To know more about the story of the HMAS Sydney II story, head on over the WA Maritime Museum Geraldton permanent display. They have 3D video footage of the wreck available to view every half hour starting at 10am. Entry is by donation which helps towards the upkeep of various displays. The WA Maritime Museum Geraldton is also wheelchair accessible.
Staring out the window enjoying the ever changing landscape we drive through Northampton and have a leg stretch at the Galena Bridge Camp Area in Ajana. It is a free parking stop especially for caravanners as it is right on the Murchison River and with lots of shaded areas to camp. The south side has more facilities with two toilet blocks, waste bins, fire pits and picnic tables.
Our end destination for the day was Denham however we had four more stops along the way! The next one was at Overlander Roadhouse which is at the turnoff to Shark Bay Road. You cannot head to Denham and Monkey Mia without stopping at Hamelin Pool Telegraph Station, the stromatolites and Shell Beach.
The Hamelin Pool Telegraph Station is a historic site, built in 1884 to connect the telegraph line between Perth and Roeburne. It played a vital role in the states communication system but also had a role in the 1969 moon landing!
The nearby stromatolites are only one of two locations in the world that have them. The other location is in the Bahamas. The stromatolites and microbial mats are a diverse living ecosystem and represent also what it looked like eons ago. To allow visitors the experience in seeing this living structure, a boardwalk had been created over the top allowing you to be mesmerised by what nature can create. At the time of our visit, the boardwalk was still closed off to the public due to the severe damage the structure sustained in April 2021 when Cyclone Seroja went through the area. There are plans for the boardwalk to be replaced in the near future.
The final stop before reaching our accommodation was at the beautiful Shell Beach, 45 kms south of Deham within the Francois Peron National Park. As the name suggests, the beach is made up of trillions of shells, specifically the Fragum cockle. With the lack of predators in the hypersaline waters of this area, the Fragum cockle thrives thus creating this spectacular beach. We didn’t have time for a swim, though I would highly recommend it for the relaxation one experiences in being able to float peacefully in these calm and super salty waters. Take a walk down the beach and see where our early settlers used the coquina, the naturally compacted Fragum cockle, to create building blocks for their homes.
No visit to the Shark Bay peninsula is complete without an early morning drive to Monkey Mia to see the dolphins come into shore. Even they thought it was a tad cold as only one dolphin came in for a feed for the two sessions whilst I was at the beach! My highlight for the day, my bucket list item was to go out and see the dugongs. I was not disappointed. Even they don’t like the cold as I was told by one of the local Aboriginal tour operator who was also on board with his group. As it was early in the season we still managed to see a few dugongs, though I don’t know if it was the same mother and calf! To do such a tour, I highly recommend booking a tour on the Aristocat 2 by Perfect Nature Cruises, which enters the Dugong Exclusion Zone and operates in a sustainable manner thus minimising the impact on the native marine species of the area.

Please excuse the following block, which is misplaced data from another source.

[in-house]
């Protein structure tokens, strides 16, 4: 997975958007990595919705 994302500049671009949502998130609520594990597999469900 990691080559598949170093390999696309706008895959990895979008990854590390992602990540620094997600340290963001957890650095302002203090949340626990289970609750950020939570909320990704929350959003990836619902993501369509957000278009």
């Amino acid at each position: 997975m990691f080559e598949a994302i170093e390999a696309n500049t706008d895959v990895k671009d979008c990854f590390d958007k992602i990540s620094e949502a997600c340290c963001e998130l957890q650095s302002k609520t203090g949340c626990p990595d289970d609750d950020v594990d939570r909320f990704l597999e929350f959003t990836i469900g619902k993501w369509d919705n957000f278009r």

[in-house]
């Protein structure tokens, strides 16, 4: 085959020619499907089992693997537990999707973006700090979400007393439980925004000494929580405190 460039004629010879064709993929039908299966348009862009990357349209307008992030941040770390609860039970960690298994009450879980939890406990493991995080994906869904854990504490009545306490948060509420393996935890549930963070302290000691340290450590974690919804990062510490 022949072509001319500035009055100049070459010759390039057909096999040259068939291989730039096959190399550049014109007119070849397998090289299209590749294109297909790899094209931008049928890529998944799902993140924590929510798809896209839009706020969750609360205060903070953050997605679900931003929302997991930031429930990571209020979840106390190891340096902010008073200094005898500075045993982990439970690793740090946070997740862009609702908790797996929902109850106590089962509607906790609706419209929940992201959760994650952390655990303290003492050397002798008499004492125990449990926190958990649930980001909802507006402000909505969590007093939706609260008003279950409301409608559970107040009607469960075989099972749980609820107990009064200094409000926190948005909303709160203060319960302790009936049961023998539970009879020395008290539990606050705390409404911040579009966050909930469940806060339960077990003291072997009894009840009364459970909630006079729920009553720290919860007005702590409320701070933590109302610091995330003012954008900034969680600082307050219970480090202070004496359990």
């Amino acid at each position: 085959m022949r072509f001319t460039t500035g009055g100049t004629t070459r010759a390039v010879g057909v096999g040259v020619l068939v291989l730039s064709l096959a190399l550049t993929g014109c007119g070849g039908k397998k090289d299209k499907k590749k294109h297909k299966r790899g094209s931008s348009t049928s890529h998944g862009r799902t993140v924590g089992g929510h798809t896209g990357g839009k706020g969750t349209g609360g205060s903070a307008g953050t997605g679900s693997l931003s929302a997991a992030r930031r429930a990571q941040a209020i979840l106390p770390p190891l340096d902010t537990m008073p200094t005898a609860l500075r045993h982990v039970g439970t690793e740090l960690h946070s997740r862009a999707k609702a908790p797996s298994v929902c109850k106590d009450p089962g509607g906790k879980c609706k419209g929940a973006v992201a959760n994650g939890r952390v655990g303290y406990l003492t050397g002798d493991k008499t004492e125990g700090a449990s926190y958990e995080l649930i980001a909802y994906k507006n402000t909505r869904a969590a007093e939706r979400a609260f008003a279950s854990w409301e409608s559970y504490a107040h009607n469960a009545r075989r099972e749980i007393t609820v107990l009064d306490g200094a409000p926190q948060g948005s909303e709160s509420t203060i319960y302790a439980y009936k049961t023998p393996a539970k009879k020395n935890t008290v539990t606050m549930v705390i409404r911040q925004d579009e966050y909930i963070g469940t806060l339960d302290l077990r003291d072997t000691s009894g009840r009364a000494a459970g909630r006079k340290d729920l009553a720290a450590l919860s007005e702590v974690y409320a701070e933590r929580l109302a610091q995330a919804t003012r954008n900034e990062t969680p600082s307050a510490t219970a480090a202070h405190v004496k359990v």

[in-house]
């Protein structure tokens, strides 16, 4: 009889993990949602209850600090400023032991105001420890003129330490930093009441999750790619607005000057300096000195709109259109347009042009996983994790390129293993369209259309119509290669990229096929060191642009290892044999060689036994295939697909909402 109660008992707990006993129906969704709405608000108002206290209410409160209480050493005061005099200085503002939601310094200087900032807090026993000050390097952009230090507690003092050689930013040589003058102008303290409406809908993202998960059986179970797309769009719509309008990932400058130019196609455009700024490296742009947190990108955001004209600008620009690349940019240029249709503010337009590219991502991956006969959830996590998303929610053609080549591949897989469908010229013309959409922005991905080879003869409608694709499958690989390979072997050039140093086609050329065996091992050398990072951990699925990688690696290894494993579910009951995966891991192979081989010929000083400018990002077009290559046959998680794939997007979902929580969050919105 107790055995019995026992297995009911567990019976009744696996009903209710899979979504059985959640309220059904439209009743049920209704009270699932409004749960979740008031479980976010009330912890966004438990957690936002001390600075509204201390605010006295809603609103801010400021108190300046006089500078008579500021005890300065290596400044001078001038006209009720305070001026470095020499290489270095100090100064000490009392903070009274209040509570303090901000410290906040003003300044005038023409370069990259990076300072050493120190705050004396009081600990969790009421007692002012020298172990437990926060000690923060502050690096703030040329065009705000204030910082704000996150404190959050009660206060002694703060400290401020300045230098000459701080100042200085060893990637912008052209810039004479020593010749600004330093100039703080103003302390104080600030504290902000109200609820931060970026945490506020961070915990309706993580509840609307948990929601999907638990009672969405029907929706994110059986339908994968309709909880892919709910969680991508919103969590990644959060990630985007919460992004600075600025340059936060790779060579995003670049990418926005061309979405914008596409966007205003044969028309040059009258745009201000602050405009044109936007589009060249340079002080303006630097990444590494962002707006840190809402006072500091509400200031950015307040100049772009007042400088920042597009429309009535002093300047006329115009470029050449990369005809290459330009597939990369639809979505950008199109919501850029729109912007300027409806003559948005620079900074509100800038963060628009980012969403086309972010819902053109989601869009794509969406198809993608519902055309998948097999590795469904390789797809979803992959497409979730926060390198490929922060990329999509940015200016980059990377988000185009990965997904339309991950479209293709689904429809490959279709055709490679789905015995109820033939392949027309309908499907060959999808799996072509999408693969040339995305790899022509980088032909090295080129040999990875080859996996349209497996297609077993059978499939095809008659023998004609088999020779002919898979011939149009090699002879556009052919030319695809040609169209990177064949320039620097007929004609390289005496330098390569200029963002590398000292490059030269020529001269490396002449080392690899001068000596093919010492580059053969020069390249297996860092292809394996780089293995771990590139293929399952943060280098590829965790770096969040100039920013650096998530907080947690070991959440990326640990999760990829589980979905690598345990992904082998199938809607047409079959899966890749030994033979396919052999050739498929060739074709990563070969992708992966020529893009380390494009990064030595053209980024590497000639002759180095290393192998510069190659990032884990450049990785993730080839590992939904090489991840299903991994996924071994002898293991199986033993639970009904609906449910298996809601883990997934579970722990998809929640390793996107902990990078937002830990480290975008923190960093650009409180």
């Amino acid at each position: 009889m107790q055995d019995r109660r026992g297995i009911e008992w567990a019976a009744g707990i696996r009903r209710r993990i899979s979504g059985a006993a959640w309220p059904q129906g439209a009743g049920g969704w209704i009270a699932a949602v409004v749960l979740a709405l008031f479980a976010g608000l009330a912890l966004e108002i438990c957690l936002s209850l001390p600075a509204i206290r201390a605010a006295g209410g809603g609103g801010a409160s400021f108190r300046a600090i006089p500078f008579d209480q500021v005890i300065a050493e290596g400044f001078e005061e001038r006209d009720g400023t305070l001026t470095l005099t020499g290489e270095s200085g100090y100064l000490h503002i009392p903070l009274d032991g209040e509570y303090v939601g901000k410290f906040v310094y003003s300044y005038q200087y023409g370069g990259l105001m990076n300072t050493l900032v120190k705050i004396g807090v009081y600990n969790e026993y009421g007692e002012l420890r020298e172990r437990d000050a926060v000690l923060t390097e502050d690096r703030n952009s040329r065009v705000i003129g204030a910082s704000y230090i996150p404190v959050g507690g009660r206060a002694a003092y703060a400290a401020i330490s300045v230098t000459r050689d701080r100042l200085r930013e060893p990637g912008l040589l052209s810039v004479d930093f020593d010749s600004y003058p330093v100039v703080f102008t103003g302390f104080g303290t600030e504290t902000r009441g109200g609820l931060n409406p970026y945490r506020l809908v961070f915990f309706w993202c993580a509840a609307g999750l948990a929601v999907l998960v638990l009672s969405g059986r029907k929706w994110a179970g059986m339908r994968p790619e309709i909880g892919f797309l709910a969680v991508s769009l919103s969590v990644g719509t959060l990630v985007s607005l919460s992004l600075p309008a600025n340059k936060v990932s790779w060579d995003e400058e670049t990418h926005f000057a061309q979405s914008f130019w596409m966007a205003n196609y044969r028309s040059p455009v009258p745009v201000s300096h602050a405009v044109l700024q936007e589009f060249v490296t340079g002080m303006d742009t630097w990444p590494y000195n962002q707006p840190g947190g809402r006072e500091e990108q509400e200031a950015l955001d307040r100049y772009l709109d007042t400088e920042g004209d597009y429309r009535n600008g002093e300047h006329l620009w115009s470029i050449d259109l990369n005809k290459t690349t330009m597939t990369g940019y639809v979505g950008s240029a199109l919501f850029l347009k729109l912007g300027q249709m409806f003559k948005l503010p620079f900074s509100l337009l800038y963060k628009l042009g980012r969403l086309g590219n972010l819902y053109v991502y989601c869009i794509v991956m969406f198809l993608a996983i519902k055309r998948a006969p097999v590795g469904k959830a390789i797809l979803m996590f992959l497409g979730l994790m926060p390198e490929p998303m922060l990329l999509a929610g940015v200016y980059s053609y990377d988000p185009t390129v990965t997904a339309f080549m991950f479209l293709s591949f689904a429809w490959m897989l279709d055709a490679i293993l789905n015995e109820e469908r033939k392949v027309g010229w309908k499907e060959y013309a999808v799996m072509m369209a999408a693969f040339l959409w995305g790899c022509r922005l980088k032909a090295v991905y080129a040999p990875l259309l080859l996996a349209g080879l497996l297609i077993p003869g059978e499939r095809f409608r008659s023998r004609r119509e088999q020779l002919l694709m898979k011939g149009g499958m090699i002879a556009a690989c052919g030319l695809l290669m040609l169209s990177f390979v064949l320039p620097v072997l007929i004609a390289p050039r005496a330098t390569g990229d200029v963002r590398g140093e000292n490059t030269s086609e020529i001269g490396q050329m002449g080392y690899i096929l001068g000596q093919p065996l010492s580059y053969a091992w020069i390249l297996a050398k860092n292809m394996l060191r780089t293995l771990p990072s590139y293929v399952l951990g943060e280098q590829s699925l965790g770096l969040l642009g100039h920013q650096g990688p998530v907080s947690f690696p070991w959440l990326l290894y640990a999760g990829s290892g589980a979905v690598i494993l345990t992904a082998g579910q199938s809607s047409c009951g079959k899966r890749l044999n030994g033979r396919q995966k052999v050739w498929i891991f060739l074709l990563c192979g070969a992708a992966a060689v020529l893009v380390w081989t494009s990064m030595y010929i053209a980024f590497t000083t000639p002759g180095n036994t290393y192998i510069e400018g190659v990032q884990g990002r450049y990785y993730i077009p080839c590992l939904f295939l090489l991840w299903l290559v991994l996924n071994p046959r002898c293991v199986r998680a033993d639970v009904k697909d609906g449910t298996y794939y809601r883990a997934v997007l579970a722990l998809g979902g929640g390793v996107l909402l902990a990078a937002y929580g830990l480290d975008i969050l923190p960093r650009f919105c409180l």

After lunch it was a quick stop at the Peron Homestead, a once working pastoral station. You can walk through the interpretive centre and shearing sheds and see what life was like living on a sheep station in the early 1900’s. On site is also an artesian bore, drilled in the early 1920’s to pump the water out to the livestocks watering points. Now it is used as a hot tub, a balmy 40 degrees Celsius.
We then moved on to Ocean Park, an award winning and ecofriendly aquarium. No two visits are alike in that any injured marine life is rehabilitated and then released back into its natural habitat.
Saying goodbye to Deham was hard as we had lovely accommodation at the Denham Heritage Resort but also lovely winter weather albeit a bit windy.
Our destination for the day was in cyclone struck Kalbarri for a two night stay. Morning tea and leg stretch at the original Billabong Roadhouse before reaching Kalbarri in time for a late lunch.
Exploring Kalbarri cliffs was on the agenda in the afternoon by walking across the Natural Bridge (500mts return) and the Castle Cove (300mts return) and having well built look outs across the cliffs. There are some great locations to take those picture perfect shots. Walking along the Bigurda Trail you have to stop and take a closer look at the wildflowers of the area.
Looking at the cliff face along this coastline you can see why there were many shipwrecks before Terra Australia was truly discovered. Heading to south east Asia some of the Dutch ships who met their fate on these treacherous shorelines were the Zuytdorp, Zeewyck and Batavia.